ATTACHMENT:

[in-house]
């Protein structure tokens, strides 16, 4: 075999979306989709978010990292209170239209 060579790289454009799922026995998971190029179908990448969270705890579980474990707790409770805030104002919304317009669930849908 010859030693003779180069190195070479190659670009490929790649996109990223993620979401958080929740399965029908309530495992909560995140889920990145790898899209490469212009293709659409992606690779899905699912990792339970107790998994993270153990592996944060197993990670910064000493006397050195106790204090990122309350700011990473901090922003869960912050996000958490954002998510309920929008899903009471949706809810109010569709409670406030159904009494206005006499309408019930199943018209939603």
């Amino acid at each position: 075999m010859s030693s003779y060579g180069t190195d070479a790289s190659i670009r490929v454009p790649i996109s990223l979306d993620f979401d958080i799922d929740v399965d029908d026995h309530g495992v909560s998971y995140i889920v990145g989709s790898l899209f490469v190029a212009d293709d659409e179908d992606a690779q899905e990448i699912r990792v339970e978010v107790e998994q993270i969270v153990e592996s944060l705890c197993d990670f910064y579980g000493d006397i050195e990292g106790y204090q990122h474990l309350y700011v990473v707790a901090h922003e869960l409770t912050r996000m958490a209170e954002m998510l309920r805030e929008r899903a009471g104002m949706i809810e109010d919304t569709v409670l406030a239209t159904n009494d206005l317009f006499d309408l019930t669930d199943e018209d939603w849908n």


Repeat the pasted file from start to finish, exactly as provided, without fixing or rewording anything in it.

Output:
[in-house]
């Protein structure tokens, strides 16, 4: 075999979306989709978010990292209170239209 060579790289454009799922026995998971190029179908990448969270705890579980474990707790409770805030104002919304317009669930849908 010859030693003779180069190195070479190659670009490929790649996109990223993620979401958080929740399965029908309530495992909560995140889920990145790898899209490469212009293709659409992606690779899905699912990792339970107790998994993270153990592996944060197993990670910064000493006397050195106790204090990122309350700011990473901090922003869960912050996000958490954002998510309920929008899903009471949706809810109010569709409670406030159904009494206005006499309408019930199943018209939603």
């Amino acid at each position: 075999m010859s030693s003779y060579g180069t190195d070479a790289s190659i670009r490929v454009p790649i996109s990223l979306d993620f979401d958080i799922d929740v399965d029908d026995h309530g495992v909560s998971y995140i889920v990145g989709s790898l899209f490469v190029a212009d293709d659409e179908d992606a690779q899905e990448i699912r990792v339970e978010v107790e998994q993270i969270v153990e592996s944060l705890c197993d990670f910064y579980g000493d006397i050195e990292g106790y204090q990122h474990l309350y700011v990473v707790a901090h922003e869960l409770t912050r996000m958490a209170e954002m998510l309920r805030e929008r899903a009471g104002m949706i809810e109010d919304t569709v409670l406030a239209t159904n009494d206005l317009f006499d309408l019930t669930d199943e018209d939603w849908n």